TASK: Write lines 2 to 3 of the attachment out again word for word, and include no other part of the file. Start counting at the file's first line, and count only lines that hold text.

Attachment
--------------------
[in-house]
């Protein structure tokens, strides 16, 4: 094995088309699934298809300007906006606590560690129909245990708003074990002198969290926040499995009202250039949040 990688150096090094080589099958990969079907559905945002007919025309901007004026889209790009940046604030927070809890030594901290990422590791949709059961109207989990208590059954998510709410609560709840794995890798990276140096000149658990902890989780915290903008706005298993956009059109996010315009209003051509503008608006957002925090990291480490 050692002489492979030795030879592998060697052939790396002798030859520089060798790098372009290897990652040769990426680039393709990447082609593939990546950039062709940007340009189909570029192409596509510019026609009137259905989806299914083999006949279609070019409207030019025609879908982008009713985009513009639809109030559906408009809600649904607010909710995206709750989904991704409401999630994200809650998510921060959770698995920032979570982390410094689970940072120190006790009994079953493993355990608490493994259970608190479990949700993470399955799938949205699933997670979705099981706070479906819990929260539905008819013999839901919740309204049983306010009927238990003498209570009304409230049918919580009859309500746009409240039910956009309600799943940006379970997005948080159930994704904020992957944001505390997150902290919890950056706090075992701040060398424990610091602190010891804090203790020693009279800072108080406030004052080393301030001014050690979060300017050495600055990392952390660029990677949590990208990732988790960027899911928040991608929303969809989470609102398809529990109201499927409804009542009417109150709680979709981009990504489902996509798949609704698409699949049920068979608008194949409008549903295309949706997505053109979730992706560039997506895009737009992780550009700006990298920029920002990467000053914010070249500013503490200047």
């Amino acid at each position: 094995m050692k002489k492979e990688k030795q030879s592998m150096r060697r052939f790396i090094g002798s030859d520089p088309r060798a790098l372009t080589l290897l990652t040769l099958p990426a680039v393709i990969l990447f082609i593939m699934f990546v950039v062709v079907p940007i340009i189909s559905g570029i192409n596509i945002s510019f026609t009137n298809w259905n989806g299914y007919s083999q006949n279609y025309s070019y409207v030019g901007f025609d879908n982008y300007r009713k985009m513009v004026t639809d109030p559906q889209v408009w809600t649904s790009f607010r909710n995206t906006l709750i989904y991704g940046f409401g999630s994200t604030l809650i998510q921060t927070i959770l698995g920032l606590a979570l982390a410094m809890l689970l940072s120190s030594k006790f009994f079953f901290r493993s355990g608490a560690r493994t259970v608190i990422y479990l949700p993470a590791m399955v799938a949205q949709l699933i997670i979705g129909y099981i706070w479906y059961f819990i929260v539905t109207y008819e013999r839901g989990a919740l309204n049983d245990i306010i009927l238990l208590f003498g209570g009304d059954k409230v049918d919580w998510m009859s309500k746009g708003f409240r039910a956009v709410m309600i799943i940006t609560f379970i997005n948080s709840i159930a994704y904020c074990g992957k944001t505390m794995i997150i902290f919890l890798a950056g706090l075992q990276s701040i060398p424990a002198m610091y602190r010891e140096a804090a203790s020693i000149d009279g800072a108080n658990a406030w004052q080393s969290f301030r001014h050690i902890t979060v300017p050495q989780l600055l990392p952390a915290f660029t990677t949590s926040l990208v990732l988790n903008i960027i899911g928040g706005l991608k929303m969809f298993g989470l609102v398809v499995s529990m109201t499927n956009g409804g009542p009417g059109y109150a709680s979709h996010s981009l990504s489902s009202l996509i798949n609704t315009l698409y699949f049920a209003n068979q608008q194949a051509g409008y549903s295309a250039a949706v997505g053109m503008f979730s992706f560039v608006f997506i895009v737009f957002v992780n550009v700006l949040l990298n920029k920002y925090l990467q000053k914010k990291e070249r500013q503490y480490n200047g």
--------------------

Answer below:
């Protein structure tokens, strides 16, 4: 094995088309699934298809300007906006606590560690129909245990708003074990002198969290926040499995009202250039949040 990688150096090094080589099958990969079907559905945002007919025309901007004026889209790009940046604030927070809890030594901290990422590791949709059961109207989990208590059954998510709410609560709840794995890798990276140096000149658990902890989780915290903008706005298993956009059109996010315009209003051509503008608006957002925090990291480490 050692002489492979030795030879592998060697052939790396002798030859520089060798790098372009290897990652040769990426680039393709990447082609593939990546950039062709940007340009189909570029192409596509510019026609009137259905989806299914083999006949279609070019409207030019025609879908982008009713985009513009639809109030559906408009809600649904607010909710995206709750989904991704409401999630994200809650998510921060959770698995920032979570982390410094689970940072120190006790009994079953493993355990608490493994259970608190479990949700993470399955799938949205699933997670979705099981706070479906819990929260539905008819013999839901919740309204049983306010009927238990003498209570009304409230049918919580009859309500746009409240039910956009309600799943940006379970997005948080159930994704904020992957944001505390997150902290919890950056706090075992701040060398424990610091602190010891804090203790020693009279800072108080406030004052080393301030001014050690979060300017050495600055990392952390660029990677949590990208990732988790960027899911928040991608929303969809989470609102398809529990109201499927409804009542009417109150709680979709981009990504489902996509798949609704698409699949049920068979608008194949409008549903295309949706997505053109979730992706560039997506895009737009992780550009700006990298920029920002990467000053914010070249500013503490200047």
């Amino acid at each position: 094995m050692k002489k492979e990688k030795q030879s592998m150096r060697r052939f790396i090094g002798s030859d520089p088309r060798a790098l372009t080589l290897l990652t040769l099958p990426a680039v393709i990969l990447f082609i593939m699934f990546v950039v062709v079907p940007i340009i189909s559905g570029i192409n596509i945002s510019f026609t009137n298809w259905n989806g299914y007919s083999q006949n279609y025309s070019y409207v030019g901007f025609d879908n982008y300007r009713k985009m513009v004026t639809d109030p559906q889209v408009w809600t649904s790009f607010r909710n995206t906006l709750i989904y991704g940046f409401g999630s994200t604030l809650i998510q921060t927070i959770l698995g920032l606590a979570l982390a410094m809890l689970l940072s120190s030594k006790f009994f079953f901290r493993s355990g608490a560690r493994t259970v608190i990422y479990l949700p993470a590791m399955v799938a949205q949709l699933i997670i979705g129909y099981i706070w479906y059961f819990i929260v539905t109207y008819e013999r839901g989990a919740l309204n049983d245990i306010i009927l238990l208590f003498g209570g009304d059954k409230v049918d919580w998510m009859s309500k746009g708003f409240r039910a956009v709410m309600i799943i940006t609560f379970i997005n948080s709840i159930a994704y904020c074990g992957k944001t505390m794995i997150i902290f919890l890798a950056g706090l075992q990276s701040i060398p424990a002198m610091y602190r010891e140096a804090a203790s020693i000149d009279g800072a108080n658990a406030w004052q080393s969290f301030r001014h050690i902890t979060v300017p050495q989780l600055l990392p952390a915290f660029t990677t949590s926040l990208v990732l988790n903008i960027i899911g928040g706005l991608k929303m969809f298993g989470l609102v398809v499995s529990m109201t499927n956009g409804g009542p009417g059109y109150a709680s979709h996010s981009l990504s489902s009202l996509i798949n609704t315009l698409y699949f049920a209003n068979q608008q194949a051509g409008y549903s295309a250039a949706v997505g053109m503008f979730s992706f560039v608006f997506i895009v737009f957002v992780n550009v700006l949040l990298n920029k920002y925090l990467q000053k914010k990291e070249r500013q503490y480490n200047g």